Listener: 13 January, 1981.
Keywords: Growth & Innovation;
Many economists are developing a cautious optimism about the New Zealand economy. It is it view which has only the most tenuous links with the strident claims of faith in our future which we shall be hearing from the politicians this year, and the economist’s optimism may well survive the election.
The view is based on the assessment that after more than a decade of stagnation the processes, particularly in the farm sector, which drove the New Zealand economy on a growth path for d hundred years up to 1967 are beginning to reassert themselves.
Indeed, with hindsight, the stagnation in the farm sector now has the appearance of a restructuring. If so. it is a fascinating case of how restructurll1g can take place. On the one , hand we have had farmers responding to the market-price signals, changing the mix of what they produce and how they produce it. On the other hand the New Zealand taxpayer has been pouring in subsidies into the farm sector in order to sustain it in the face or harsh prices, and to ease the structuring adjustment.
Meanwhile new policies have been put into effect. Perhaps the most important was the package in the 1979 Budget which. with the crawling peg exchange rate and the supplementary minimum prices, has given farmers the confidence that they will get a reasonable return for their effort.
The spectre or the EEC still looms over our ability to export, but part or the restructuring effort has been the selling of new products to new markets. We are no longer so dependent upon Britain to take our food exports. Whereas in 1966 67 percent of all exports went to Britain, in 1979 the figure was down to 28 percent, there with another percent going to the United States, 1 percent going to Japan, and nine percent going to the industrializing nations of East Asia which with the Middle East, Latin America and Eastern Europe, promise to be our growth markets for the 1980s.
Moreover, forecasts for world food demand are particularly favourable for our products. It appears that a number of countries are going to move into the income range which has a demand for sheepmeats and dairy products. T. Barna of the the Sussex European Research Centre has produced a study (for which I provided the New Zealand input) on Agrilculture Towards the Year 2000. He predicted Third World deficits in the year 2000 of 1.3 million tonnes of sheepmeats and 35 million tones of milk with a maximum supply from the high-Income countries of 7 million and 10 million tonnes respectively, In both cases the gap between what the rich can supply and what the poor will want to buy is greater than what New Zealand will export, We must be cautious about such projections, especially, as they are dependent upon successful Third World development, But our caution need not be pessimistic.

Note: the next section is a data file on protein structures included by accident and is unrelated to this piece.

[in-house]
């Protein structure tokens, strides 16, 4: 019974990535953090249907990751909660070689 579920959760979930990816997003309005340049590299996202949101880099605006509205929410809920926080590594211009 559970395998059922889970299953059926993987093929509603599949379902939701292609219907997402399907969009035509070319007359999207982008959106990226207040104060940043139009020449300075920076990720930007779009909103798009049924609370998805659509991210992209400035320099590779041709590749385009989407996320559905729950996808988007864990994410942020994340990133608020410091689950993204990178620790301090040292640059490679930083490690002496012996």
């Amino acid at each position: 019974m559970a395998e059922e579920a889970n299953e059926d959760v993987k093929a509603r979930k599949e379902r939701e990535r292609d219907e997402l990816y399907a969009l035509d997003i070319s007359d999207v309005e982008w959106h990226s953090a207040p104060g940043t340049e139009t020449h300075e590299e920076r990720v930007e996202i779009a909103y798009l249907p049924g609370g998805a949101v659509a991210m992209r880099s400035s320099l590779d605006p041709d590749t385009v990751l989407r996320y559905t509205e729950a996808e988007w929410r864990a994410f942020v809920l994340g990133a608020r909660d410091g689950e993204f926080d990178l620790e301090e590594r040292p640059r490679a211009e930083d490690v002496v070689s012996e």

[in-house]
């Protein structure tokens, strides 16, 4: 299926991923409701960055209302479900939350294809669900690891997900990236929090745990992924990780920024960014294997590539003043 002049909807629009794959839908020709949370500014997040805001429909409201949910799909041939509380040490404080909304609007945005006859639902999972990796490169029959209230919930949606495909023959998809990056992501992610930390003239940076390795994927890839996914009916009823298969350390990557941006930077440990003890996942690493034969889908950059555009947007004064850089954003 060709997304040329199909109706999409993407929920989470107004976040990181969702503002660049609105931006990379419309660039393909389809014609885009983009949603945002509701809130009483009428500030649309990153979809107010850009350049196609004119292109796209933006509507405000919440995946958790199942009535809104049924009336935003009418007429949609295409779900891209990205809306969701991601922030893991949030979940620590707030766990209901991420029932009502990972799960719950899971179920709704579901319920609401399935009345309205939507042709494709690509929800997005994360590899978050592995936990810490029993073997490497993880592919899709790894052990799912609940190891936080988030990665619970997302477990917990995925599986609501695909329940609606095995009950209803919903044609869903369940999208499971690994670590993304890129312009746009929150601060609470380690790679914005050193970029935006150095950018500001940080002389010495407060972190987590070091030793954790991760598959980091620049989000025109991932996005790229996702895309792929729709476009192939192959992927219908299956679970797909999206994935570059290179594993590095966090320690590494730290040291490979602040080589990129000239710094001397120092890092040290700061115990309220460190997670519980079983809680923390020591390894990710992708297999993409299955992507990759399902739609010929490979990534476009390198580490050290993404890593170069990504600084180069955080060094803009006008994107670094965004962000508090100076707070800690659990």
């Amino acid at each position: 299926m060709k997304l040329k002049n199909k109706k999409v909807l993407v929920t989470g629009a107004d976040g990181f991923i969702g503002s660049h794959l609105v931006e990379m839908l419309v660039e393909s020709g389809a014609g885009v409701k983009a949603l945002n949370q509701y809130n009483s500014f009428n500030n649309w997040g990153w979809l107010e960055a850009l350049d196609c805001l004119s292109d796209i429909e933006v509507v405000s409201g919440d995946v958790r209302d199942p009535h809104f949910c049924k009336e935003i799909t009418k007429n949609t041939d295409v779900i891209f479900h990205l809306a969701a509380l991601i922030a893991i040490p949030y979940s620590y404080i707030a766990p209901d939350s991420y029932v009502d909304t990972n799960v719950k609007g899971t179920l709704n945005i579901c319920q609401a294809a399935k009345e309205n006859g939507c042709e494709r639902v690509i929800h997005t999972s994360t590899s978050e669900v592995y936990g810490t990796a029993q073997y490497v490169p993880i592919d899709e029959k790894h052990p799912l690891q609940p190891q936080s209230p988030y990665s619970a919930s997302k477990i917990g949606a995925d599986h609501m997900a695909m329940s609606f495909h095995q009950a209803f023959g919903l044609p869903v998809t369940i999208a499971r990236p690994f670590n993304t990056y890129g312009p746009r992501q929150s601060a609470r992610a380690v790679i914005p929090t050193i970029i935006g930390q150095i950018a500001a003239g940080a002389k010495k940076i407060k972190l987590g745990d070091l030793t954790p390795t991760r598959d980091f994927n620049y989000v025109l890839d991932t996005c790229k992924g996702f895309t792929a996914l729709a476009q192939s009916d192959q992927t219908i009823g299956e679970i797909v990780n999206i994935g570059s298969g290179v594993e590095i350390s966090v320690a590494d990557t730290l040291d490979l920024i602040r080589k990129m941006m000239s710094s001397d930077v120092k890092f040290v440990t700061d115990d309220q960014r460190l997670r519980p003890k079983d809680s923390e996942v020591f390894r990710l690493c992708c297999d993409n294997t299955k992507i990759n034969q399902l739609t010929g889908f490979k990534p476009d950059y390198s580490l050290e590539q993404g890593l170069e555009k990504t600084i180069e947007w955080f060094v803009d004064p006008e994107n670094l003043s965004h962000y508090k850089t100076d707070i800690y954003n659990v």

Factors such as these have led to a set of projections for farm output over the next decade of an increase in farm export volume of up to a half, In today’s prices that could be an extra $1.5 billion of exports a year, by the end of the decade.
In other areas we are also cautiously optimistic, We are creating more opportunities for further processing of farm production, Managed properly. fishing and tourism will make significant contributions to export revenues, So will forestry, but more in the 19905 than the 1980s, Developments in the energy sector will reduce our need for imports and contribute to exports from the mid-1980s. It looks as though we are going to have a few more years of difficulties, but with luck the main difliculty will be getting the growth mechanism to work rather than fighting off stagnation, There are good reasons to be cautious, for the economists’ optimism is dependent upon a number of crucial assumptions. They are assuming that the world economy will not stagnate and that the rich in the world will foster rather than inhibit the development of the Third World.
They are assuming that the Government will not neglect the primary sectors in favour of the energy sector, and that the resources required for energy development wilt not be drawn from farming. Economists remain nervous about our high rate of inflation , either unsure how to reduce it or concerned that anti-inflationary policies may damage the mechanism of investment and growth: A particular worry to farmers is that domestic inflation could put them in a cost.squeeze with insufficient income to generate the production thrust.
Most of all there is concern that the Government” will muck things up, either by an overstimulus of the economy in the short term or by expensive election bribes – the spectre of national superannuation looms large here.
Let us not deny that we have been through a rough’ period. The evidence is that we are moving out of it, To do so wilt require good luck and good management, Let us, with caution, hope for both.